In Act 3, Scene 1 Macbeth has a long soliloquy beginning:
To be thus is nothing,
But to be safely thus. Our fears in Banquo
Stick deep, and in his royalty of nature
Reigns that which would be feared.
What troubles him the most is that the three witches prophesied that Banquo's descendants would be kings and not his own sons. Macbeth believes that this is predetermined by fate but that he can actually defy fate with his free will by murdering Banquo and his son Fleance. If he can manage to accomplish that, he can cut off Banquo's line completely. He is opposing his free will to fate itself. In the final lines of the soliloquy he says:
They hailed him father to a line of kings.
Upon my head they placed a fruitless crown
And put a barren scepter in my grip,
Thence to be wrenched with an unlineal hand,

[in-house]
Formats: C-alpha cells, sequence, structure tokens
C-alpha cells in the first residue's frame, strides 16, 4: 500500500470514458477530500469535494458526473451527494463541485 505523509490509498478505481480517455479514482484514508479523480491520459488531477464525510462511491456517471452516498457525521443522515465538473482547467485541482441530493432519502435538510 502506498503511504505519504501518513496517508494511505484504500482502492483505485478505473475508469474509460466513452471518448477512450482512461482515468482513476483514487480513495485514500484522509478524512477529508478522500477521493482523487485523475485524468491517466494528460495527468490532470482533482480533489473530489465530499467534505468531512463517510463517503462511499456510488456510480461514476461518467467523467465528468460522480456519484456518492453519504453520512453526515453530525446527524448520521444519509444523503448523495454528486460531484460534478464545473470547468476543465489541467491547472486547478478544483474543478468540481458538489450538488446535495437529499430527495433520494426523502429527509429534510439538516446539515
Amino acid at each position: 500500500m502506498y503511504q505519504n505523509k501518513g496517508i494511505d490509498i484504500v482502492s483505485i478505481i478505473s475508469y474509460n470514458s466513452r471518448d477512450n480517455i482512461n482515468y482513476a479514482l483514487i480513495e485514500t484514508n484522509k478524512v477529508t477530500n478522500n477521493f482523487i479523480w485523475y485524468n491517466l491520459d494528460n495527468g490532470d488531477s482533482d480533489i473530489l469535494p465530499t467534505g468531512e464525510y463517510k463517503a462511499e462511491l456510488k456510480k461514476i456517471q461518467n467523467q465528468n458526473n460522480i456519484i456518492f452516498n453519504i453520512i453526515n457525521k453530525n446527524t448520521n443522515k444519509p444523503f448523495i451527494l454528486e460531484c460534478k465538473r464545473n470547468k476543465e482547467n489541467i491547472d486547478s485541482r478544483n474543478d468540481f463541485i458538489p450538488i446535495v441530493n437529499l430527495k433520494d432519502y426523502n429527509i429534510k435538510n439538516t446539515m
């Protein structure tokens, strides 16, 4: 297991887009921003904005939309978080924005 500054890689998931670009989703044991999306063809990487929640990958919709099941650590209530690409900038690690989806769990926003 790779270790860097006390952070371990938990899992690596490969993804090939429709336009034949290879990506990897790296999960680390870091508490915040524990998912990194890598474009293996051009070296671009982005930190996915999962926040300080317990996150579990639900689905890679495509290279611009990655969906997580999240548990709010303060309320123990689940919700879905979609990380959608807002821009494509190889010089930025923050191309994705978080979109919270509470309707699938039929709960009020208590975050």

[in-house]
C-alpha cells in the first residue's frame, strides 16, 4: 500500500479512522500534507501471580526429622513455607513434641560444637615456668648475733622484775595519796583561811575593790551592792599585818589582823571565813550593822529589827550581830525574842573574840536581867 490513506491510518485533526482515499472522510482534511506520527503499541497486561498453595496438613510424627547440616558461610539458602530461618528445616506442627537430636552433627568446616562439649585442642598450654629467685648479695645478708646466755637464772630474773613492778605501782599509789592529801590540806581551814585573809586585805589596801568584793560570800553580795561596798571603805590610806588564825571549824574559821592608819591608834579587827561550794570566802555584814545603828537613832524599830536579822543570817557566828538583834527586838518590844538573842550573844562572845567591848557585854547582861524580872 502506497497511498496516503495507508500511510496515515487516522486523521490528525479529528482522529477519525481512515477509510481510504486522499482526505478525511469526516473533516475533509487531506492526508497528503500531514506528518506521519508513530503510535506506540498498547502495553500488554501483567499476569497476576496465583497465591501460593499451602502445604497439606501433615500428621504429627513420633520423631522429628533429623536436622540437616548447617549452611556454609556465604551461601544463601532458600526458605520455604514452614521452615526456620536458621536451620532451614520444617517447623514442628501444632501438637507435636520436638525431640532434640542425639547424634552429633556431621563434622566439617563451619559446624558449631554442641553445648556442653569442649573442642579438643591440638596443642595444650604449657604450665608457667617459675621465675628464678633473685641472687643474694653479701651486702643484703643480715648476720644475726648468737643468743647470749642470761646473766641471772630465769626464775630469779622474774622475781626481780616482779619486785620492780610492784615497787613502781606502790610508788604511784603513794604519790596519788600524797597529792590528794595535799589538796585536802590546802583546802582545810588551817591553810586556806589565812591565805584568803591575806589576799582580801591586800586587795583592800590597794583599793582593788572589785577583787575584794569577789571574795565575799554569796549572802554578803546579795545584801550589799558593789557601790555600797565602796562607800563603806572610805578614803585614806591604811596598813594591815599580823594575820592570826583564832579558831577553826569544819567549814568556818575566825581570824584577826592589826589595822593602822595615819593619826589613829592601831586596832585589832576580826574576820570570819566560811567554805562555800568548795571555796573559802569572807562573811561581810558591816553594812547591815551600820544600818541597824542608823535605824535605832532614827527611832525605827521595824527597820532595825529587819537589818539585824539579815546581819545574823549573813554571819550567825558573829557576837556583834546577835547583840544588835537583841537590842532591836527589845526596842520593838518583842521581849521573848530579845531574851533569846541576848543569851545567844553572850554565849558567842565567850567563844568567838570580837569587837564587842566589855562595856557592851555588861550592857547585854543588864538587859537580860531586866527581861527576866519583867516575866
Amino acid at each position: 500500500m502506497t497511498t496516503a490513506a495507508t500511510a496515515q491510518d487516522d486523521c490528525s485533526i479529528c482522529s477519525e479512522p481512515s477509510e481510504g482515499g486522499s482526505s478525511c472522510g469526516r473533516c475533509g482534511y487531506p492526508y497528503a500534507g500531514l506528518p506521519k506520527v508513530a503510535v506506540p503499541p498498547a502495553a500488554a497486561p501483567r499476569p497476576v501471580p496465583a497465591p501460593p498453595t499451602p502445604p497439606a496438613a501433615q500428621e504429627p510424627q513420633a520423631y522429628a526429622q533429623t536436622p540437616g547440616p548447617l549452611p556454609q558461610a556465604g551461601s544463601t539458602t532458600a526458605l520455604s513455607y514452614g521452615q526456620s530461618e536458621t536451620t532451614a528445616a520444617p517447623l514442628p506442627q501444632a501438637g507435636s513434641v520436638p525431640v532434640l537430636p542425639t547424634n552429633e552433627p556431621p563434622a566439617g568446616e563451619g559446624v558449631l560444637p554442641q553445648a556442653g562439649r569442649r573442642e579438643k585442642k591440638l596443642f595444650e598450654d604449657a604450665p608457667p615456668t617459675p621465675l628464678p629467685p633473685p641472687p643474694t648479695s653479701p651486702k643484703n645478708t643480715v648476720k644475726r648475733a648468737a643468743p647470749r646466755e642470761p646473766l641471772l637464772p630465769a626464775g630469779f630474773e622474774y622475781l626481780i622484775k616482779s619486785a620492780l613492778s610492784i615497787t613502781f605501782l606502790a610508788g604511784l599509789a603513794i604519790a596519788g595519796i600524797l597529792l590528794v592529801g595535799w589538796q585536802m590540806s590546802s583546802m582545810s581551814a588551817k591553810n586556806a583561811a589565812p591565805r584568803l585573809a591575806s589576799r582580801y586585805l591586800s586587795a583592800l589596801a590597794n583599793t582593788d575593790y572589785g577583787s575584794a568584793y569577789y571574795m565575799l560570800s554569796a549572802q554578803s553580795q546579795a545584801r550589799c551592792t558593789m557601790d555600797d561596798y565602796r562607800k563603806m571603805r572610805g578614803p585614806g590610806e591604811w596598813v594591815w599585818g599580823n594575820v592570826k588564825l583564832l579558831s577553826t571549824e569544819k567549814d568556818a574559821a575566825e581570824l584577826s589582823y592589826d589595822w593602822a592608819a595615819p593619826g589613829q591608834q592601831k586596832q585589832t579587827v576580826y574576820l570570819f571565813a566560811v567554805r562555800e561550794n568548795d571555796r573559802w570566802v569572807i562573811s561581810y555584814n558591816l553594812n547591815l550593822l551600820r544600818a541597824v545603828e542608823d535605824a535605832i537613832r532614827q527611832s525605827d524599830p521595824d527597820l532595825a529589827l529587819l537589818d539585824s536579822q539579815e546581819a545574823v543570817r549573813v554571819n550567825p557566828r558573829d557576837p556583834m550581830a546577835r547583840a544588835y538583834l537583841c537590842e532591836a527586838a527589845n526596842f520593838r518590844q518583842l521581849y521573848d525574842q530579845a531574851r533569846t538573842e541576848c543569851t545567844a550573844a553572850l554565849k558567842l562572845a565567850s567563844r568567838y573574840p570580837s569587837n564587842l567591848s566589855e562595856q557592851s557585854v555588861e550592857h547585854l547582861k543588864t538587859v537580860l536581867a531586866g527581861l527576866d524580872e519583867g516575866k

No son of mine succeeding. If 't be so,
For Banquo's issue have I filed [defiled] my mind,
For them the gracious Duncan have I murdered,
Put rancors in the vessel of my peace
Only for them, and mine eternal jewel
Given to the common enemy of man [Satan]
To make them kings, the seeds of Banquo kings.
Rather than so, come fate into the list,
And champion me to th' utterance.
He challenges fate to come--metaphorically--into the arena for a trial by combat and fight him [champion him] to the death [to th' utterance]. It turns out that fate wins the trial by combat, because Banquo is killed but Fleance escapes.